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Indian Valley Record
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July 6, 2011     Indian Valley Record
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July 6, 2011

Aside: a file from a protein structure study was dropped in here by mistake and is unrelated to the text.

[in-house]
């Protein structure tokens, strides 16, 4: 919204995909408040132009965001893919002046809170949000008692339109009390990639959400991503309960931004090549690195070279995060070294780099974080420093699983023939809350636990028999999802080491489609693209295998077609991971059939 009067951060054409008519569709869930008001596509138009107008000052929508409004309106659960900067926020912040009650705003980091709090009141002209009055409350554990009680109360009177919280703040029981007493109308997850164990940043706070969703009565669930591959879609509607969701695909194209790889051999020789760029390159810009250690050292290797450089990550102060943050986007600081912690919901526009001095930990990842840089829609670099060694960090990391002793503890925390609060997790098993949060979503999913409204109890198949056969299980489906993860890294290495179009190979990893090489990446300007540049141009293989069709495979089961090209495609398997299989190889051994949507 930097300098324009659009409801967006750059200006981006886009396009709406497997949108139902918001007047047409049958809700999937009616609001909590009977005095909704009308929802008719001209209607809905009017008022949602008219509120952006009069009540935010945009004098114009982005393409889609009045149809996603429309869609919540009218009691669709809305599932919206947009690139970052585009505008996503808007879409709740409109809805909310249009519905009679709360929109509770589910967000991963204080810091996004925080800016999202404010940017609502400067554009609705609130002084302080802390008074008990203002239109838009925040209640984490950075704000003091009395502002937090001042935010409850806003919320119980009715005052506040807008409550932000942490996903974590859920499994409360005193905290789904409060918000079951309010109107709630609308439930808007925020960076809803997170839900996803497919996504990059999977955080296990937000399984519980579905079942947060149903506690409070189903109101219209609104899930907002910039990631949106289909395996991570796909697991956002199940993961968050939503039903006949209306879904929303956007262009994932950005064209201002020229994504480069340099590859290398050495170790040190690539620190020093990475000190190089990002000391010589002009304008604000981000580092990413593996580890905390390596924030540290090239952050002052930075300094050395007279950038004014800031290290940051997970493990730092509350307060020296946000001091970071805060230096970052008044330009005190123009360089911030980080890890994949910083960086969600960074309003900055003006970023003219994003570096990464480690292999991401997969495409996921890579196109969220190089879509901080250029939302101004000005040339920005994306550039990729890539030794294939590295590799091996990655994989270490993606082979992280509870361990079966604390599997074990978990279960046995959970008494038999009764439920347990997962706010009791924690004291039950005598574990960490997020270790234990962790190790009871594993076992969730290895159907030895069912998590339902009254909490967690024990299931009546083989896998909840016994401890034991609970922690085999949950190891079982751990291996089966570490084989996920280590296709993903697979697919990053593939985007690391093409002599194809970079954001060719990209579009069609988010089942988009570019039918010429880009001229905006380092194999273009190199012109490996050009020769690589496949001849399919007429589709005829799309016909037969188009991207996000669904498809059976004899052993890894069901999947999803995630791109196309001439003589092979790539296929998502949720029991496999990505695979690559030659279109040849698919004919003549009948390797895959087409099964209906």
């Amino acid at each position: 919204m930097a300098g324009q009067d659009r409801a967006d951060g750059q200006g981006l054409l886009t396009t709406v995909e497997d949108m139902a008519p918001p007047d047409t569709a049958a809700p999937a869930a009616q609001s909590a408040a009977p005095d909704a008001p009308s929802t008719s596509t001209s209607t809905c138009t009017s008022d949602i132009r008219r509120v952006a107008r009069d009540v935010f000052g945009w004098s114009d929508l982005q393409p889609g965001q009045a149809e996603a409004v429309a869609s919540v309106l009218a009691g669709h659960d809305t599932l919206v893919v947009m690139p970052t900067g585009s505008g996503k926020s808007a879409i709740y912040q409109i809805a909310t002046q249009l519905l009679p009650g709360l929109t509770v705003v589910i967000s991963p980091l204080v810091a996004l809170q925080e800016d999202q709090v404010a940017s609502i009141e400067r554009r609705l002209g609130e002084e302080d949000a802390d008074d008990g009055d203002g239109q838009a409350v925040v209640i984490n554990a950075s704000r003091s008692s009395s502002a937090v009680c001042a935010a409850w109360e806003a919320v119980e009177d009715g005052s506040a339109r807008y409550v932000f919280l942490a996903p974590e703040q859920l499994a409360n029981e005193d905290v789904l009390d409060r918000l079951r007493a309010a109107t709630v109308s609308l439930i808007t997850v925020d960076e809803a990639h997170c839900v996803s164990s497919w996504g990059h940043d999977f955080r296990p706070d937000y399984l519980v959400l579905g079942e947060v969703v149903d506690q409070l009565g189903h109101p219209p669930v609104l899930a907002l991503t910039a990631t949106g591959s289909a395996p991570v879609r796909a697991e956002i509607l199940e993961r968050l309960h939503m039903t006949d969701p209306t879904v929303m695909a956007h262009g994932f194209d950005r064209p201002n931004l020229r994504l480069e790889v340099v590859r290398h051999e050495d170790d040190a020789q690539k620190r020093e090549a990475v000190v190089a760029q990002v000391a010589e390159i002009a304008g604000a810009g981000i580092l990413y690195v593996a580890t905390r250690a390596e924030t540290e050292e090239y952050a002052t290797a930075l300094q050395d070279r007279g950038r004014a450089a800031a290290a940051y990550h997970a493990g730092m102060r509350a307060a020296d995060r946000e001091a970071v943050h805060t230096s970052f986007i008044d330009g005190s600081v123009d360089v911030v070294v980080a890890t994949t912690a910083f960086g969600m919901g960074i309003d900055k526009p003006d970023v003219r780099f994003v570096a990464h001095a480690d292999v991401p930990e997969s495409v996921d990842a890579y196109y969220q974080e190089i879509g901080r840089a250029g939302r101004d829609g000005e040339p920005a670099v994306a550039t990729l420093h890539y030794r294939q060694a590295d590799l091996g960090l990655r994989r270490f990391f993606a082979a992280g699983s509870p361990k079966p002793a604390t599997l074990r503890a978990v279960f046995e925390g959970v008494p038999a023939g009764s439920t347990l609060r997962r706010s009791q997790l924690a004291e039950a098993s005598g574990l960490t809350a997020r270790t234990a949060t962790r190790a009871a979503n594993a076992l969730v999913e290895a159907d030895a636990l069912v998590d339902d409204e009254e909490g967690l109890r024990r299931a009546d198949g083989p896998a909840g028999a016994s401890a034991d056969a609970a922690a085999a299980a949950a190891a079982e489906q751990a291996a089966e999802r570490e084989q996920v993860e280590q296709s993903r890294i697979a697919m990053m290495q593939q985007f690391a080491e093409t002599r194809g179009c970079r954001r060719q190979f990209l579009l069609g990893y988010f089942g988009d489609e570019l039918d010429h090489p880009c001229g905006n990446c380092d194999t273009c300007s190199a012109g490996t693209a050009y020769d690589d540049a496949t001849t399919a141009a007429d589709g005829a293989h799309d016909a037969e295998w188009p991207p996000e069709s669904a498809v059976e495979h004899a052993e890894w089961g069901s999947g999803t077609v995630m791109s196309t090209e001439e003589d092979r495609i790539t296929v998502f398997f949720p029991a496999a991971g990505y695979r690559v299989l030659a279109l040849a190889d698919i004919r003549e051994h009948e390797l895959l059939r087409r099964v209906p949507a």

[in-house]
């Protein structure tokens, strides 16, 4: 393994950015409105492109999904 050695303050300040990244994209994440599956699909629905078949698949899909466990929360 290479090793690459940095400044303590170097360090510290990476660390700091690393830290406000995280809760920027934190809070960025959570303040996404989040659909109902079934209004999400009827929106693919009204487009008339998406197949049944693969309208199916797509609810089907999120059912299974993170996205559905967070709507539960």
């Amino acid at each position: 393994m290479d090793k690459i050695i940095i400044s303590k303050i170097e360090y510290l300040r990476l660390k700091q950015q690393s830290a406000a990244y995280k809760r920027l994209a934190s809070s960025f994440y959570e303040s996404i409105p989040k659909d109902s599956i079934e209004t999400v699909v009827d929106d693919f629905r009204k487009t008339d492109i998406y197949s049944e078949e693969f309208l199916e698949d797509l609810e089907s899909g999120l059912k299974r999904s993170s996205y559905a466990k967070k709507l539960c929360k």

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Wednesday, July 6, 2011 7A Indian Valley Record Portola's native son returns as deputy Plumas County's newest deputy sheriff, Tom Klundby, is flanked by Sheriff Greg Hagwood, (left) and Assistant Sheriff Gerry Hendrick in this June 28 photo at the sheriff's office in Quincy. Klundby is holding the Joel "Joey" Lindstadt Memorial Award that he received for his outstand- ing achievements at the Butte College Law Enforcement Academy. Photo by Dan McDonald From Gray's garden to yours ... Dan McDonald Staff Writer dmcdonald@plumasnews.com deputy sheriff has been risk- ing his life for his country since the day he graduated from Portola High School in 1996. Klundby spent four years in the Marine Corps after high school• After finishing his time in the Marines, he responded to the 9/11 terror- ist attacks by joining the Army. After three and a half years in the Army and two tours of Tom Klundby is the epito- me of a public servant. Plumas County's newest duty in Iraq, Klundby re- turned. But his career as a public servant was far from fin- ished. Two years ago he became a corrections officer at the Plumas County Jail. June 9, Klundby graduated ninth in a class that began with 56 students at the Butte College Law Enforcement Academy. "I'm just glad he's on our side," Sheriff Greg Hagwood said, beaming as he glanced at the hulking, 6-foot-3 deputy. "We were thrilled to hire Tom as a deputy and send him to the academy," Hag- wood said. "He continued to distinguish himself as just a quality candidate and he did exceptionally well as evi- denced by the award that he received•" Klundby was awarded the Joel "Joey" Lindstadt Memo- rial Scholarship for his out- standing achievements at the academy. The officers and dispatch- ers of the Paradise Police Of- ficers' Association awarded Visi00 ,rs bureau receives reprieve the honor. "I never had the pleasure of knowing Officer Lindstadt (who died in 2010 after a bat- tle with cancer)," Hagwood said. "But his family was there to present Tom the award. It's just a reflection of his outstanding effort and abilities." Despite his glowing resume and years of public service, Klundby said he feels very fortunate to be a deputy. "I feel very lucky," Klund- by said, noting that only 25 of his original 56 academy classmates graduated, in part because there just aren't many law-enforcement open- ings in this tough economy• "Wherever I end up (as a deputy in the county) I will be happy," he said. Klundby is beginning the third week of his 16-week field-training program with the sheriff's office. After the training, he will be stationed in the Quincy office or one of the county's substations• Hagwood said he would eventually like to see Klund- by stationed in his home- town of Portola. "That would be a huge ad- vantage for our agency and for the citizens in Portola," Hagwood said. "Tom and his family are very well respect- ed in that community and have been for years. So I think it would be a wonder- ful fit for Tom to have a role in that community." Klundby agreed. "I would love to work in my hometown," he said. "I al- ready have a repartee and know most of the people. I would really enjoy that." as county budgoe!oOeUo!!ook worsens I see for,o.rselp Dan McDonald of Supervlsorsfor county would haveaproblem•" ) ,,:!.i:,::=::,. rile expect a $1.1 million budget shortfall in the general fund. The county will not have accurate fund-balance num- bers until the fiscal 2010-11 accounting is completed in August. Ingstad's recommended budget was laced with cuts to many county departments, in- cluding a 10-percent pay cut for most county employees. The cuts would come from reducing the current 40-hour workweek to 36 hours. He save roughly $400,000 by hav- ing most general-fund employ- ees work four nine-hour days with Fridays off. Ingstad said the county's budget committee, which includes supervisors Lori Simpson and Robert Meacher, was scheduled to meet again July 5. "We have to start looking at things differently," Ingstad said. "When you see a problem, you have to react quickly. And we definitely The state budget package approved by the Legislature on June 28 included more bad news for rural residents• Homeowners who are in CalFire State Responsibility Areas will have to pay a $150 fee. The budgetalso zeros out any Williamson Act subven- tion funds, money the state used to reimburse counties for the loss of tax revenues on properties registered under the act. Celebrate Our Open House Enter our $500 Drawing Friday, July 8 • 3-7pm Haircut Specials from *every Thursday lOam-Spm - Men $I0, Women SIS, Spa mankure Sl5, blow dry and shampoo extra Meagan Brennan eclipz Cosmetologist Stephanie Jay Star Quality Skincare & Nails Esthetician Nail Technician Laseographier Nanci Luce Shear Pleasure Cosmetologist Dana Cowell Design by DaNa Cosmetologist Massage Therapist Offering Combined Specials for Men and Women, including Hair, Nails, Massage, Facials and Skin Care Shear Pleasure Day Spa 2266 E. Main St., Quincy 283-1361 Unique € Different Hardy cBeautiful0000 ISHADE-& SUN- ILOV, NC SU00UBS & FRUIT TREES 20% OFF • Maple • Birch • Ginkgo • Varigated Box Elder * Crabapples • Flowering Plum • Quaking Aspen • Japanese Maples • Golden Chain Tree • Liquidambar • Tulip Tree and more... PERENNIALS Establish the beauty in your garden that comes back year after year ... 20% OFF $4 99 reg 5 99 6 pack ! Foxglove • Columbine • Delphinium • Blackeyed Susan Gaillardia * Geum * Balloon Flower * Lavender Flashing Light Dianthus • Lobelia Cardinalis • and more! SOIL AMENDMENTS. . nil organic , greotgorden starts from the foundatio: :p.~ allorgeeic ~ Soil Building Compost 3 cu. ft .............................. 1099 Composted Manure 1 cu. ft ................................. 2  Farmyard Blend Composted Manure Mix z.s cu.n ..... 5" ~ and more ~ Amend z cu. n ..................... 7" GroMulch z cu. ft ............... 7" Gardeners Potting Soil 2 cu. ft ................................ 799 Blue Ribbon Organic Potting Soil 1.5 cu. tt ........................... 1099 NATURAL tire SOLUTION for controlling aphids and other garden problems LADYBUGS S99s Staff Writer dmcdonald@plumasnews.com The Plumas County Visi- tors Bureau will stay in busi- ness for at least another three months. But the county's budget problems actually took a turn for the worse last week. Plumas Corporation -- the nonprofit organization that oversees the visitors bureau -- dipped into its savings ac- count to fund the bureau through September. Plumas Corporation Execu- tive Director John Sheehan said his organization used $37,500 of its unrestricted funds to keep the visitors bu- reau alive. The visitors bureau, which has traditionally been funded by county general fund mon- ey, faced closure July 1. The bureau was among the non-county organizations -- including the chambers of commerce and economic de- velopment -- that had their funding completely eliminat- ed in the recommended coun- ty budget• The Board of Super- visors adopted the budget June 21. Visitors Bureau Director Suzi Brakken said she wanted to ask the supervisors for tem- porary county funding at the board's July 5 meeting. However, the board is re- stricted from making budget amendments until a final bud- get is adopted, according to County Administrative Offi- cer Jack Ingstad. Sheehan said he hoped the county would restore funding to the visitors bureau in its fi- nal budget, and reimburse Plumas Corporation for the $37,500. If that doesn't happen "we would have to revisit it (the visitors bureau situation)," Sheehan said. "If we don't. have money, we will have to lay people off." The county's budget hole actually grew deeper last week, according to Ingstad. He said potential county revenue from the sale of Dame Shirley Plaza to the state evaporated last week. Plumas County stood to earn about $1 million by sell- ing the land to the state as the site for a new courthouse. But the state cut the money from its budget for the fiscal year. "The state delayed the pur- chase," Ingstad said. "It will still likely happen, but it won't be this fiscal year." Ingstad said labor negotia- tions with the union over pro- posed pay cuts and insurance changes for county employees "were not going well." "The unions don't think there is a problem," Ingstad said. Ingstad has told the Board Our roots are deep in Plumas County • Quality & Experience Since 1946 Where we 10ve our plants enough to raise them here Full Service Florist  Don't forget, we deliver! 41796 Hwy. 70, Quincy i Open: Mon.-FH.: 8:30am. S:3Opm Near Feather River College 283-2010  Sat. 9am- Spm Closed Sundays